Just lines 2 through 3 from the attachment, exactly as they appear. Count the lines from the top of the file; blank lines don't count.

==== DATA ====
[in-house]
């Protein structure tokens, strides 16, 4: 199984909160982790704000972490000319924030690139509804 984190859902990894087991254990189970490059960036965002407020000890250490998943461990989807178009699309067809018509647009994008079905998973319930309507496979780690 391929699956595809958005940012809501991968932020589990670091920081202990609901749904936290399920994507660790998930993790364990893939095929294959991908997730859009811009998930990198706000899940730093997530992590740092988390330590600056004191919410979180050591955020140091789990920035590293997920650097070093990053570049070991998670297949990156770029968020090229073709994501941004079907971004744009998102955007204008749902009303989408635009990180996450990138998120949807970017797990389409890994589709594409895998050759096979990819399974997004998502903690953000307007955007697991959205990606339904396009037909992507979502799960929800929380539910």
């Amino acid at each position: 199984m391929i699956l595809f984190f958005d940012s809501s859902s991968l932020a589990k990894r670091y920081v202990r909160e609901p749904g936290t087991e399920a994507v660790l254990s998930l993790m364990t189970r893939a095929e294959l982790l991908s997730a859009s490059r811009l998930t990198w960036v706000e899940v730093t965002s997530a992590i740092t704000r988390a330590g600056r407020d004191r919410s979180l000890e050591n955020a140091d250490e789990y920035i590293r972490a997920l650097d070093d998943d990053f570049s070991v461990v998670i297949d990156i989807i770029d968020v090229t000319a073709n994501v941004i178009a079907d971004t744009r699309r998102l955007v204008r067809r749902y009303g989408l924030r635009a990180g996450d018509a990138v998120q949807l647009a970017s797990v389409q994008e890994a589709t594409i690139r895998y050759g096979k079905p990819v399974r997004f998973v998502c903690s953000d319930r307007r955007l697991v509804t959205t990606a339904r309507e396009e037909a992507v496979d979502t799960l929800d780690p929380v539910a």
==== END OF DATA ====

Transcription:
């Protein structure tokens, strides 16, 4: 199984909160982790704000972490000319924030690139509804 984190859902990894087991254990189970490059960036965002407020000890250490998943461990989807178009699309067809018509647009994008079905998973319930309507496979780690 391929699956595809958005940012809501991968932020589990670091920081202990609901749904936290399920994507660790998930993790364990893939095929294959991908997730859009811009998930990198706000899940730093997530992590740092988390330590600056004191919410979180050591955020140091789990920035590293997920650097070093990053570049070991998670297949990156770029968020090229073709994501941004079907971004744009998102955007204008749902009303989408635009990180996450990138998120949807970017797990389409890994589709594409895998050759096979990819399974997004998502903690953000307007955007697991959205990606339904396009037909992507979502799960929800929380539910």
């Amino acid at each position: 199984m391929i699956l595809f984190f958005d940012s809501s859902s991968l932020a589990k990894r670091y920081v202990r909160e609901p749904g936290t087991e399920a994507v660790l254990s998930l993790m364990t189970r893939a095929e294959l982790l991908s997730a859009s490059r811009l998930t990198w960036v706000e899940v730093t965002s997530a992590i740092t704000r988390a330590g600056r407020d004191r919410s979180l000890e050591n955020a140091d250490e789990y920035i590293r972490a997920l650097d070093d998943d990053f570049s070991v461990v998670i297949d990156i989807i770029d968020v090229t000319a073709n994501v941004i178009a079907d971004t744009r699309r998102l955007v204008r067809r749902y009303g989408l924030r635009a990180g996450d018509a990138v998120q949807l647009a970017s797990v389409q994008e890994a589709t594409i690139r895998y050759g096979k079905p990819v399974r997004f998973v998502c903690s953000d319930r307007r955007l697991v509804t959205t990606a339904r309507e396009e037909a992507v496979d979502t799960l929800d780690p929380v539910a």